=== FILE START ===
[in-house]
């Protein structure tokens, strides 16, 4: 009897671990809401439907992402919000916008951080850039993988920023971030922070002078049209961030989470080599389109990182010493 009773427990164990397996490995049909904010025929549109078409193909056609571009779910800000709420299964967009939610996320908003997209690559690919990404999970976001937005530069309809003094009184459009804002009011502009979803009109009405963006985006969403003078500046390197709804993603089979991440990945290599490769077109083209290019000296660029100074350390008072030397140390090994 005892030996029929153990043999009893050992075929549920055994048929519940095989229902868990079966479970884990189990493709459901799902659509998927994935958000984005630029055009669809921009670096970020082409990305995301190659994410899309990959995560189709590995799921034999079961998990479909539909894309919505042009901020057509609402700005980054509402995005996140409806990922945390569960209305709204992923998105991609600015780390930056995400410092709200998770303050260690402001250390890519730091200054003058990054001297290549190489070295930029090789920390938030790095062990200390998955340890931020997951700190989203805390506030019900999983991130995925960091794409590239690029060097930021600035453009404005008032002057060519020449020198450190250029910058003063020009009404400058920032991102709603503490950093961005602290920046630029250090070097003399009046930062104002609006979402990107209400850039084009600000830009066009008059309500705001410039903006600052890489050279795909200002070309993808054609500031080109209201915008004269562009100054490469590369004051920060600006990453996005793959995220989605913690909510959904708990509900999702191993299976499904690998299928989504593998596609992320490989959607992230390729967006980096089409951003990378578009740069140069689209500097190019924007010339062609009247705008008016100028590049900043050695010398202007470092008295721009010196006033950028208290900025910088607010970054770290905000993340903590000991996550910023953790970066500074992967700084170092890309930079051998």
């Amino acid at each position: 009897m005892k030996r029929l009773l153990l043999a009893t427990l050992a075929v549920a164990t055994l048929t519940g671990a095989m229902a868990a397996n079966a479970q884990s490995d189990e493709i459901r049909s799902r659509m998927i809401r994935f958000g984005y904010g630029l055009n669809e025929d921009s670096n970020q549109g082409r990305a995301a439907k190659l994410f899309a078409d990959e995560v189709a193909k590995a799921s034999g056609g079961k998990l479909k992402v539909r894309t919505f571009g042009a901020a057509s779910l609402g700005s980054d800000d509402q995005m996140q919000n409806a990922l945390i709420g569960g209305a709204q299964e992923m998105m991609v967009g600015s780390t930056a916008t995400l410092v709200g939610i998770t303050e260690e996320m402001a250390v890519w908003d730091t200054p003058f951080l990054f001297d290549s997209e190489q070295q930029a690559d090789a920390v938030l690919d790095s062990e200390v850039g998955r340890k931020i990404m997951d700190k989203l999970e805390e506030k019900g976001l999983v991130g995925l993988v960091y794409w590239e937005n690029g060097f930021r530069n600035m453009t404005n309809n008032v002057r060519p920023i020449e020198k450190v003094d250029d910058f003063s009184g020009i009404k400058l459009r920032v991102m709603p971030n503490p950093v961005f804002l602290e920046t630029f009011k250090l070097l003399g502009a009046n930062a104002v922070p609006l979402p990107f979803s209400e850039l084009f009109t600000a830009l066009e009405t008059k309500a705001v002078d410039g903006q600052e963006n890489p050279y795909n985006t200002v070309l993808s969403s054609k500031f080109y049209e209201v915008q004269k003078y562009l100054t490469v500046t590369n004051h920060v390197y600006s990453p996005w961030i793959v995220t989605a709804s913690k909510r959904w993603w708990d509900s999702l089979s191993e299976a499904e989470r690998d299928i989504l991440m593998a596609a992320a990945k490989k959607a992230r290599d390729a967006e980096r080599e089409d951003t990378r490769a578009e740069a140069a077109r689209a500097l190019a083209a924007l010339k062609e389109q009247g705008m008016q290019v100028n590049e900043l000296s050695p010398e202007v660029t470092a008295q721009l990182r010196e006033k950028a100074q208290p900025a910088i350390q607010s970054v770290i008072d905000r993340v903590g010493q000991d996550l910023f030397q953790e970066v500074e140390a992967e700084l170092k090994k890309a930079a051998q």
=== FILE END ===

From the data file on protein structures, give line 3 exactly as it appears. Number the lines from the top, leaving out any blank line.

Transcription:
């Amino acid at each position: 009897m005892k030996r029929l009773l153990l043999a009893t427990l050992a075929v549920a164990t055994l048929t519940g671990a095989m229902a868990a397996n079966a479970q884990s490995d189990e493709i459901r049909s799902r659509m998927i809401r994935f958000g984005y904010g630029l055009n669809e025929d921009s670096n970020q549109g082409r990305a995301a439907k190659l994410f899309a078409d990959e995560v189709a193909k590995a799921s034999g056609g079961k998990l479909k992402v539909r894309t919505f571009g042009a901020a057509s779910l609402g700005s980054d800000d509402q995005m996140q919000n409806a990922l945390i709420g569960g209305a709204q299964e992923m998105m991609v967009g600015s780390t930056a916008t995400l410092v709200g939610i998770t303050e260690e996320m402001a250390v890519w908003d730091t200054p003058f951080l990054f001297d290549s997209e190489q070295q930029a690559d090789a920390v938030l690919d790095s062990e200390v850039g998955r340890k931020i990404m997951d700190k989203l999970e805390e506030k019900g976001l999983v991130g995925l993988v960091y794409w590239e937005n690029g060097f930021r530069n600035m453009t404005n309809n008032v002057r060519p920023i020449e020198k450190v003094d250029d910058f003063s009184g020009i009404k400058l459009r920032v991102m709603p971030n503490p950093v961005f804002l602290e920046t630029f009011k250090l070097l003399g502009a009046n930062a104002v922070p609006l979402p990107f979803s209400e850039l084009f009109t600000a830009l066009e009405t008059k309500a705001v002078d410039g903006q600052e963006n890489p050279y795909n985006t200002v070309l993808s969403s054609k500031f080109y049209e209201v915008q004269k003078y562009l100054t490469v500046t590369n004051h920060v390197y600006s990453p996005w961030i793959v995220t989605a709804s913690k909510r959904w993603w708990d509900s999702l089979s191993e299976a499904e989470r690998d299928i989504l991440m593998a596609a992320a990945k490989k959607a992230r290599d390729a967006e980096r080599e089409d951003t990378r490769a578009e740069a140069a077109r689209a500097l190019a083209a924007l010339k062609e389109q009247g705008m008016q290019v100028n590049e900043l000296s050695p010398e202007v660029t470092a008295q721009l990182r010196e006033k950028a100074q208290p900025a910088i350390q607010s970054v770290i008072d905000r993340v903590g010493q000991d996550l910023f030397q953790e970066v500074e140390a992967e700084l170092k090994k890309a930079a051998q």